2015 Heisman Trophy NOT Going to Running Back


Running backs have dominated college football, but the 2015 Heisman Trophy will not go to a leading rusher. It’s a quarterback’s award to lose, and being undefeated will keep the trophy in their hands.

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As recently as two weeks ago, the Heisman Trophy was not up for debate. LSU’s running back Leonard Fournette had already won the award despite there being a month-plus remaining in the college football season. He was that good.

Now, a couple of games later, Fournette has been shutdown two weeks in a row and suddenly the rest of the pack has caught up. But who in that pack is actually rivaling him, or has passed him? And what matters most for the Heisman Trophy; is it stats, wins or a combination of both?

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If it’s stats, there are a few main contenders to Fournette. Baylor’s wide receiver Corey Coleman has been a one-man wrecking crew. He broke the school single-season touchdown record like a month ago. Yet we have mixed signals as to how good he will be with true freshman quarterback Jarrett Stidham now behind center. Since QB Seth Russell was knocked out for the remainder of the season two games ago, Coleman has had one monster game (200+ yards and two touchdowns) and one nothing game (51 total yards).

Stanford’s running back Christian McCaffrey is another stats contender. Although the Cardinal just lost its second game of the year, McCaffrey continued his 100-yard games streak, pushing it to eight straight. Over that span he has also scored eight touchdowns.

If wins are more important to someone being the nation’s best player, how is Clemson QB Deshaun Watson not number one? It’s not like his numbers are bad either. And with the way other top-10 teams are falling this time of year, keeping the Tigers undefeated is an accomplishment in and of itself.

The combo guys (wins and stats) are the most intriguing bunch, as you would probably assume. Alabama’s running back Derrick Henry and Ohio State’s running back Ezekiel Elliot are 1 and 1a in terms of leading top teams from the running back position. It’s actually helped Elliot’s Heisman bid that his quarterbacks have been so flaky.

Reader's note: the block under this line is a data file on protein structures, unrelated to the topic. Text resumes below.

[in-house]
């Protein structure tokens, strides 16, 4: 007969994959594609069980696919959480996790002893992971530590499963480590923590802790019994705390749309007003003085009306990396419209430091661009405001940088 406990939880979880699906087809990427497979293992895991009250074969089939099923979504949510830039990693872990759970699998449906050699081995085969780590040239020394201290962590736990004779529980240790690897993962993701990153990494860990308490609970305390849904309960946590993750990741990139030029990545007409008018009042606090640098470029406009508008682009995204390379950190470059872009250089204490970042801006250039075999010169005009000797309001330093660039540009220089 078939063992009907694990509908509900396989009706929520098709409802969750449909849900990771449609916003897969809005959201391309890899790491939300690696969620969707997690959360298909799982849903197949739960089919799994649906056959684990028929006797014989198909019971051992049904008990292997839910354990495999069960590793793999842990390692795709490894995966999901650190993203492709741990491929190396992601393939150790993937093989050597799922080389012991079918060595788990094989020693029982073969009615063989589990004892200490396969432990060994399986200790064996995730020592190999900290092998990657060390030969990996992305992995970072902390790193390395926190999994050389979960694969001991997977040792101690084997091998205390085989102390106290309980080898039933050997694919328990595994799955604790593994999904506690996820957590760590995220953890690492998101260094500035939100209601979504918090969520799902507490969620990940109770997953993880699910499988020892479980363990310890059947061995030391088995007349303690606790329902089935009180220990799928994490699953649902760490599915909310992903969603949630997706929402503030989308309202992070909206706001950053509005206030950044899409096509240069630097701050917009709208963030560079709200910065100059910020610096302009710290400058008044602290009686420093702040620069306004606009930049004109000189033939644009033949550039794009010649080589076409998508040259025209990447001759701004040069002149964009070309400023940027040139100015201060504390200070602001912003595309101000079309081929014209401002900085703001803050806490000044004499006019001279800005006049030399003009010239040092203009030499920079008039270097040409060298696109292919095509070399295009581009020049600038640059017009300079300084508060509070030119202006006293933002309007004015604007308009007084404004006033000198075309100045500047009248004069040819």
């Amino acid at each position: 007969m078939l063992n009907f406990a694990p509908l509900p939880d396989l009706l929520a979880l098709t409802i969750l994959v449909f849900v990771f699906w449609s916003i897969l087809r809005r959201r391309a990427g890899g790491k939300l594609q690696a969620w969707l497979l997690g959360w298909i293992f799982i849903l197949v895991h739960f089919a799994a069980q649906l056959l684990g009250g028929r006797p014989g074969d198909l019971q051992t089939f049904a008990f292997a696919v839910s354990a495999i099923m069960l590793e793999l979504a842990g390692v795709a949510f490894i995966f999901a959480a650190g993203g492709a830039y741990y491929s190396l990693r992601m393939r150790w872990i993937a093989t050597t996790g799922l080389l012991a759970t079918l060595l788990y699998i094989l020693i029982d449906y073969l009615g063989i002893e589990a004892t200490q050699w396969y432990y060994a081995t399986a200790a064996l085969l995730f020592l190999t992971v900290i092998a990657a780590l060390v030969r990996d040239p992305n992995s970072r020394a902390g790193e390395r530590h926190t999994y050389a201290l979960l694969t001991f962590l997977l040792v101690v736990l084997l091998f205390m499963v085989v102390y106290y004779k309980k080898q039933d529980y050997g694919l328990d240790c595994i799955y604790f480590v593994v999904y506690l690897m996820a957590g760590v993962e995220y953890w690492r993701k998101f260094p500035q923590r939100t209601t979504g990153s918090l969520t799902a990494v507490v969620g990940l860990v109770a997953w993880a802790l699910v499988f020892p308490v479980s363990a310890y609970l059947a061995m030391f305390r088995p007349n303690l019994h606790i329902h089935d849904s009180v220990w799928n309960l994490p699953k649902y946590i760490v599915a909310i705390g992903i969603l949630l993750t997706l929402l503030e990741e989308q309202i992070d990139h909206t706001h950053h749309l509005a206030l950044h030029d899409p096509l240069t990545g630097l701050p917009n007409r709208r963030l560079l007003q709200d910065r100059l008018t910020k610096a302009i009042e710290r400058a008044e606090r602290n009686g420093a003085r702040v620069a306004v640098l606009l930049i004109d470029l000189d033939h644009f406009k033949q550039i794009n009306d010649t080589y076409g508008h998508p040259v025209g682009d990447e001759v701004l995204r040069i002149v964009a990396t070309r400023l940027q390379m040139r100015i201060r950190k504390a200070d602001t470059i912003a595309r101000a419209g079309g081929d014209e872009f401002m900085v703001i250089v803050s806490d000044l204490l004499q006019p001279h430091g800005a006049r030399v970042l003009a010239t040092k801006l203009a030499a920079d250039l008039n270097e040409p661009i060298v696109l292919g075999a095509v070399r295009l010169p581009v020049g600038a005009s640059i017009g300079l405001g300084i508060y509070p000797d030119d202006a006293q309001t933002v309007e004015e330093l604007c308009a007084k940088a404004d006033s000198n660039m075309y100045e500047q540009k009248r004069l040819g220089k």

And then there’s Navy’s quarterback Keenan Reynolds. He just broke Montee Ball’s FBS career rushing touchdown record this past weekend and has led the Midshipmen to a top-25 ranking.

I personally always have a soft spot for the stats guys in this argument, because I find it silly to pen the hopes and outcomes of an entire university on one man. Just because a team doesn’t win all its games doesn’t mean its best player isn’t elite. There are dozens of other guys on the roster as well that determine the outcome of football games.

That said, Henry and Elliot look like the favorites at this point. Can the Heisman actually go to a non-quarterback this season?



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The last five Heisman Trophy winners have been quarterbacks, with nine of the last ten going to the man under center. Mark Ingram in 2009 was the last player who didn’t play quarterback to win the award, but will a running back seriously take home the trophy this season? I say no.

The 2015 Heisman Trophy is not going to a running back for two reasons. Winning does matter, and so does the fact that four of the top six candidates all run the football for their teams. Before LSU started stumbling, Fournette had the award locked up. But now the other running backs have caught up, and none of them stand out as the best player in the sport. Alabama’s Henry is currently the cream of the running back crop, because his team looks the most dominant. But OSU’s Elliot is so close to his level, that picking one over the other is impossible.

With the running backs all so close together, they become eliminated from the Heisman Trophy conversation. Only one player has truly separated himself from his positional peers, and from the college football landscape as his team keeps winning. Clemson’s quarterback Deshaun Watson will win the Heisman Trophy if his team wins out and remains undefeated.

Winning every football game is an enormous barometer for college football dominance, and as a quarterback, it gives you a leg up on the competition where the Heisman is concerned. Thinking otherwise is foolish, and Watson has the stats to get him the trophy. He’s currently thrown for nearly 2600 yards, with over 70% completion, 23 touchdowns, and only 8 interceptions. His adjusted QBR is currently 85.6, and with three games to go he can easily eclipse the 3000 yard mark, and potentially climb his touchdown total over 30 for the season.

The Heisman Trophy is a quarterback’s to lose, and unless Clemson falls, it will be hard to take the trophy away from its man under center.



Dan Salem is Lead Editor, Staff Writer, and Featured Vlogger at BuzzChomp. He’s also Staff Writer for NFL Spinzone and a New York Jets Analyst for Pro Football Spot. Follow him on Twitter, Facebook, Google+, or Instagram.

Todd Salem is a Contributing Editor at BuzzChomp. He’s also a Staff Writer for NFL Spinzone, a Featured Columnist at College Sports Madness, and an Analyst for Tipster Labs, among others. Follow him on Twitter.



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